The free dance should be very exciting with the teams from fourth to seventh being separated by less than one point.

Penny Coomes and Nicholas Buckland of Great Britain lead the pack with 59.78 points in fourth place just ahead of Isabella Tobias and Deividas Stagniunas of Lithuania with 59.66 points.

To the delight of the home crowd, Coomes and Buckland turned in a strong performance to Rhumba and Cha Cha. They earned a level four for both Rhumba parts, the lift, and the twizzles.

“I think that was one of the best performances we’ve done of that program,” commented Buckland. “The program’s come a long way and it’s nice to see the improvement and see the scores go up.”

“Having the crowd behind us is a real boost,” he added. “It helped to clear away some of the nerves and actually relaxed me. I thought I might be more nervous in front of a home crowd, but it lifted me up and calmed me down.”

Coomes agreed.

“Absolutely. Being able to get that feedback from the audience makes you play up to it more. It’s great to get that reaction. It was a bit like at the Olympics and last year in Moscow, but this was the best.”

Tobias and Stagniunas scored highly as well with their two level four Rhumba sequences that alone were worth 14.14 points. They had chosen a fun Shakira medley that was well received by the crowd in the Motorpoint Arena in Sheffield.

“I thought we did a really great job,” Tobias shared. “I think it was definitely our best performance to date. We felt strong, we felt a connection to each other throughout, and I think we built energy. This is an amazing crowd.”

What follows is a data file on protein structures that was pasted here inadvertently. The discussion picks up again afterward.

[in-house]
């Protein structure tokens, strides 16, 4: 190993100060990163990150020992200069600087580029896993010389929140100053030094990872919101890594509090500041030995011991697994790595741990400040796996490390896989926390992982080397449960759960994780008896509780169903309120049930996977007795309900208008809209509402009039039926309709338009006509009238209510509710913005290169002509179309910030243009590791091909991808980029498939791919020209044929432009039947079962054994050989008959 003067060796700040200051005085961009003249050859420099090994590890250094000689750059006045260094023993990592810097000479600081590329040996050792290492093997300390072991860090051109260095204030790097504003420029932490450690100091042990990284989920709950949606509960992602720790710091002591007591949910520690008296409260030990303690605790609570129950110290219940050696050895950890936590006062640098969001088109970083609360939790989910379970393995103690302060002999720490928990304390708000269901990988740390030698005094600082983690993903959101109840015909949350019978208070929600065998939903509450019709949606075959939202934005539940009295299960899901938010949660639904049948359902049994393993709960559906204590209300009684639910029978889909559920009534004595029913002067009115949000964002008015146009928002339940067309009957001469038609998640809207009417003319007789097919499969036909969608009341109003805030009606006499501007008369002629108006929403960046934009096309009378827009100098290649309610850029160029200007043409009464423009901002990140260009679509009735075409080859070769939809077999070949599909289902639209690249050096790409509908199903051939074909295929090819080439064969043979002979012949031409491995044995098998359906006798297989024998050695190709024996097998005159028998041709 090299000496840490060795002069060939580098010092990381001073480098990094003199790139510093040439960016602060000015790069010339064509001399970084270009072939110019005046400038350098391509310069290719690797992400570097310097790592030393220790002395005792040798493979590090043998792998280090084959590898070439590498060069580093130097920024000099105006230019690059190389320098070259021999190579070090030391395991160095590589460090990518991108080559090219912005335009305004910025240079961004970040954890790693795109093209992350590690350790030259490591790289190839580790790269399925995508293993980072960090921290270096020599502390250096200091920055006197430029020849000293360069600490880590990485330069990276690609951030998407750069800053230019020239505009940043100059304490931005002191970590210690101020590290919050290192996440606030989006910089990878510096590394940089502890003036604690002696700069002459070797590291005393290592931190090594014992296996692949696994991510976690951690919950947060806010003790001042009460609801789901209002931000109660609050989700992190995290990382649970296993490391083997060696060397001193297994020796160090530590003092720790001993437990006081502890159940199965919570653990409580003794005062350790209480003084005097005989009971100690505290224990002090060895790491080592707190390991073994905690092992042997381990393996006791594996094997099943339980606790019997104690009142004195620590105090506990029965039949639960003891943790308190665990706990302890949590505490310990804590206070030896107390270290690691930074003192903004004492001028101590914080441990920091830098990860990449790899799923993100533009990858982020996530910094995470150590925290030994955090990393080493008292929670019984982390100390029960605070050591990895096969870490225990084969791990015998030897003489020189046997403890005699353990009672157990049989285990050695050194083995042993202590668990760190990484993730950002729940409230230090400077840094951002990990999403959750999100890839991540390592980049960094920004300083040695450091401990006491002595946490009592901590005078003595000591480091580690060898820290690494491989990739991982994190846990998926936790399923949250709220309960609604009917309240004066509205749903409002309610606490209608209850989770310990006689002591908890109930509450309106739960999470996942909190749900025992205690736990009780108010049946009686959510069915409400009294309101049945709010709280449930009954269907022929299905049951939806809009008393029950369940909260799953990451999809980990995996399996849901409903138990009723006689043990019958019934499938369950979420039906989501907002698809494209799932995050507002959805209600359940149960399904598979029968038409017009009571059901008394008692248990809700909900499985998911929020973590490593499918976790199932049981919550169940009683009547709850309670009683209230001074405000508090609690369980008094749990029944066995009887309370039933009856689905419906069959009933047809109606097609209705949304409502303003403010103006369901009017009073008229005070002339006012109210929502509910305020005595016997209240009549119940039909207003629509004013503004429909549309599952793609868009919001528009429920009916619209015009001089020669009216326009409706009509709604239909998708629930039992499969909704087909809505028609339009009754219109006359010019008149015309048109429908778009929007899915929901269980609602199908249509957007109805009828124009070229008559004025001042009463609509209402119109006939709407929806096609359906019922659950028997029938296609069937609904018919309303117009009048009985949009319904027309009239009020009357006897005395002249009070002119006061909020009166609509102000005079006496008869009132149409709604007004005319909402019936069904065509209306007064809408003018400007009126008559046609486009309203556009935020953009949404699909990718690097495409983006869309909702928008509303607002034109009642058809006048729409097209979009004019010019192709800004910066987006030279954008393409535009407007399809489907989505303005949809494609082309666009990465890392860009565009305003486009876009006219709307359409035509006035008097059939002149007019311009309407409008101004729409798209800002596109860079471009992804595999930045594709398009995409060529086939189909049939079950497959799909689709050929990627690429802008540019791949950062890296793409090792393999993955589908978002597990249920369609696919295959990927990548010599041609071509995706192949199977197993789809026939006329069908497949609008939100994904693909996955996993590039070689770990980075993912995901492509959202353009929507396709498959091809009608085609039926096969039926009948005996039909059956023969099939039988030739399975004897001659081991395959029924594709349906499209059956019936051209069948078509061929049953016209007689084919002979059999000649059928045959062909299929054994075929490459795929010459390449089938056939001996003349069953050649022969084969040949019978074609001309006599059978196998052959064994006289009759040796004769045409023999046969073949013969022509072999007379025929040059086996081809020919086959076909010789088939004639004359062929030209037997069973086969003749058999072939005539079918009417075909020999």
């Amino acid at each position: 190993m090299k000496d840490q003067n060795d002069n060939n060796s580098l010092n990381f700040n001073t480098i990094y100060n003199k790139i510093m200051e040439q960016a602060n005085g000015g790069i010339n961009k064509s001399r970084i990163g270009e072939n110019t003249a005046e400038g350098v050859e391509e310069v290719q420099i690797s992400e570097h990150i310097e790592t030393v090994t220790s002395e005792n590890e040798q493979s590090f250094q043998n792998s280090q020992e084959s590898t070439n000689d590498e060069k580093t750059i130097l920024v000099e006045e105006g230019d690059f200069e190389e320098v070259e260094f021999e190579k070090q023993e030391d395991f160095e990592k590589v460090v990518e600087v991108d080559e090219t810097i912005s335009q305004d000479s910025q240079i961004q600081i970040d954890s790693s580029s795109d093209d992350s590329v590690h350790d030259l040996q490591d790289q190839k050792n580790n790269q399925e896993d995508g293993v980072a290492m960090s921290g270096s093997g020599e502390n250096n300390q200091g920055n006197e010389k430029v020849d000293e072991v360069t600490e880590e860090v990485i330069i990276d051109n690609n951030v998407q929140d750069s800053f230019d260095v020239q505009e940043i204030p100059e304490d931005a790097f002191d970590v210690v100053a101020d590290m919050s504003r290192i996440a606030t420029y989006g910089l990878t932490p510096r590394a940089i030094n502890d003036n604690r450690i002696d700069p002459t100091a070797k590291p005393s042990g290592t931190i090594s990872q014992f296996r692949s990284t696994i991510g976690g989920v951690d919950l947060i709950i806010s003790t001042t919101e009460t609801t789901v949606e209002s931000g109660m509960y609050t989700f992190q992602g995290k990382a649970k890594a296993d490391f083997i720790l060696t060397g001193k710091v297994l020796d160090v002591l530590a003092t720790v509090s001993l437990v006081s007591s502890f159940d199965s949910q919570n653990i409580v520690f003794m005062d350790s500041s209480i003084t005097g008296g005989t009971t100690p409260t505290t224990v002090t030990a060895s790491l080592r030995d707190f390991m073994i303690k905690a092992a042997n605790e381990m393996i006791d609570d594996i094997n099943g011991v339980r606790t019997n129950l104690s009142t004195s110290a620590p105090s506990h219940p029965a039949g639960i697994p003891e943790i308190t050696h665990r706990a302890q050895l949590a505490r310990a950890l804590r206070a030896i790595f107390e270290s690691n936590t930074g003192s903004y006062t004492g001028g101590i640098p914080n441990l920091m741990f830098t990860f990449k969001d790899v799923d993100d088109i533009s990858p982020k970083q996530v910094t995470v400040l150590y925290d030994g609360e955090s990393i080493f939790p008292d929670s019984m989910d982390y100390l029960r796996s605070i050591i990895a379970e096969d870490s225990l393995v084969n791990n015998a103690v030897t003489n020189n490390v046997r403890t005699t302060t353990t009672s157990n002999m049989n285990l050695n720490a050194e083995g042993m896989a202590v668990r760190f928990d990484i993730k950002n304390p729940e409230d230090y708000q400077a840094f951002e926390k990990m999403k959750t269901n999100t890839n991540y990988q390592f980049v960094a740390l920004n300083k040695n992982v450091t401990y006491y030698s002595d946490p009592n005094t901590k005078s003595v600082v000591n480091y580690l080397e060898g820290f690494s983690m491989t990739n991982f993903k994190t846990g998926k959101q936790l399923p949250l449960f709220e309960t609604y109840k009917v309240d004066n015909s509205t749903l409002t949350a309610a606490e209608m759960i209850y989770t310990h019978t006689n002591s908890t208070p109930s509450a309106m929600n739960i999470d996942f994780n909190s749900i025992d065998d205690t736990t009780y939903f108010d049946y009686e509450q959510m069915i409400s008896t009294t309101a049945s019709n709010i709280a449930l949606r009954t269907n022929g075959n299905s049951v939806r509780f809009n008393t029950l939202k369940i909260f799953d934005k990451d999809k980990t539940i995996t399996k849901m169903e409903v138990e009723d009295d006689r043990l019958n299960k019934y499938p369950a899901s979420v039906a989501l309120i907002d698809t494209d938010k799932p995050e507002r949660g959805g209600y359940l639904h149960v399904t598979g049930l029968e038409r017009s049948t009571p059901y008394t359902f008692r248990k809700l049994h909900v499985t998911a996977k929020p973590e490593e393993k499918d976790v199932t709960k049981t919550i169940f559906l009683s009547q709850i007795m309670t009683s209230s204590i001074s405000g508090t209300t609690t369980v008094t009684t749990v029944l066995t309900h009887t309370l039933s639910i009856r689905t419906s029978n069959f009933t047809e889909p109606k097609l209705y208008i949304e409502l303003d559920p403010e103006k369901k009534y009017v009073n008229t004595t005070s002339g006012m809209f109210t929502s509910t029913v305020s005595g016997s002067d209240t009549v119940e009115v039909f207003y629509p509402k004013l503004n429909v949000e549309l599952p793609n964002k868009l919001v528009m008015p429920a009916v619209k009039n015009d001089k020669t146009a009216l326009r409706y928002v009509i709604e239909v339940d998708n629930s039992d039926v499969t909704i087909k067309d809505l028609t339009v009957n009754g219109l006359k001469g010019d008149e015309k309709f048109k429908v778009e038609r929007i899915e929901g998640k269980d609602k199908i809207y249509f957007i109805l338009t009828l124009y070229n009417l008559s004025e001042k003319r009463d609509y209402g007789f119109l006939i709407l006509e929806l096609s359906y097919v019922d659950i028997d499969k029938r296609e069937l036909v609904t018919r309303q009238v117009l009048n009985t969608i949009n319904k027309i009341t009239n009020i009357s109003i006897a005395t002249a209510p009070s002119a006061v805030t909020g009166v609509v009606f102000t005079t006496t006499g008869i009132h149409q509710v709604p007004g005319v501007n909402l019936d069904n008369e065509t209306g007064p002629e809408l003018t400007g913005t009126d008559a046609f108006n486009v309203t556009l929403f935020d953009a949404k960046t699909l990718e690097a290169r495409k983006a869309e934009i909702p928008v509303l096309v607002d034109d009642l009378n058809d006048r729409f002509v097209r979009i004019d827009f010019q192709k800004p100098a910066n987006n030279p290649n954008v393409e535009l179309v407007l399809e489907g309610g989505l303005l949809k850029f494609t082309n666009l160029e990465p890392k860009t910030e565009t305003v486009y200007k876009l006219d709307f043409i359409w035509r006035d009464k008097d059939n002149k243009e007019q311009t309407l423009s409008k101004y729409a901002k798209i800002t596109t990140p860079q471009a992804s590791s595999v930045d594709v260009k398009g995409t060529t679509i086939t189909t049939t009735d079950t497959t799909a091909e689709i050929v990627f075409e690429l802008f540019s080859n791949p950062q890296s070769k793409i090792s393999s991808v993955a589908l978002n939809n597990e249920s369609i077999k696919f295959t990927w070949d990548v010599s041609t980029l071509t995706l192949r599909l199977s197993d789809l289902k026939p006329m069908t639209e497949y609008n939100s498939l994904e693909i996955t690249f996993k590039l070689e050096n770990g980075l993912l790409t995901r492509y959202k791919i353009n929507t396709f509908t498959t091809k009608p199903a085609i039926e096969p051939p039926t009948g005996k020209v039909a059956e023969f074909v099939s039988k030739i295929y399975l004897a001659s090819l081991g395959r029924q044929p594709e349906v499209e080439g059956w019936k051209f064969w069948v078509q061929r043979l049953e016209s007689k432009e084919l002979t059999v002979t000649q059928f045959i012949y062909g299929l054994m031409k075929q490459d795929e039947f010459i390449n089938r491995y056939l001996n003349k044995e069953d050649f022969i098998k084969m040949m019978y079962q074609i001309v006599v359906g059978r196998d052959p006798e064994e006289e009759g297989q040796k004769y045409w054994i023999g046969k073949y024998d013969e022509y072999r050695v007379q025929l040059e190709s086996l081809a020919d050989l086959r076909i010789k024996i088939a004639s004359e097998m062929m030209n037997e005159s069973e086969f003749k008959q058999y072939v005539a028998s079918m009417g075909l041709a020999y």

Anna Cappellini and Luca Lanotte of Italy are sixth (59.62 ), followed by Russia’s Elena Ilinykh and Nikita Katsalapov (59.49).

Cappellini and Lanotte were a bit disappointing. They struggled with the twizzles that were out of sync and were only a level two as was the circular non-touching footwork. The Italians were upset and stormed off, not stopping in the mixed zone for a comment.

Ilinykh and Katsalapov have tons of charisma and are one of the most eye-catching teams out there, but today they were a little sloppy and it cost them. The side by side footwork was fast and looked smooth, but it earned just a level one, and the twizzles were a little wild. At least the Rhumba was worth a level three for both sequences.

The Russians were surprised about the level one for the footwork.

“In each practice we try to make sure that we do everything right in the footwork, and nine out of ten times, it is a level four,” Katsalapov said. “For today, I don’t know why the level was low. We felt really good during our performance, [but] it was just a little hot out there.”

“It was a very good skate,” added Ilinykh, “but if there were mistakes, we will work on them to improve for next time. I am a little shocked about our score. Now we will rest a little and clear our head for the free dance.”

Pernelle Carron and Lloyd Jones improved their season’s best by about five points to finish eighth at 57.40. Nelli Zhiganshina and Alexander Gazsi of Germany in ninth place also had a new season’s best with 56.79 points, but were surprised at their level two for the second Rhumba sequence.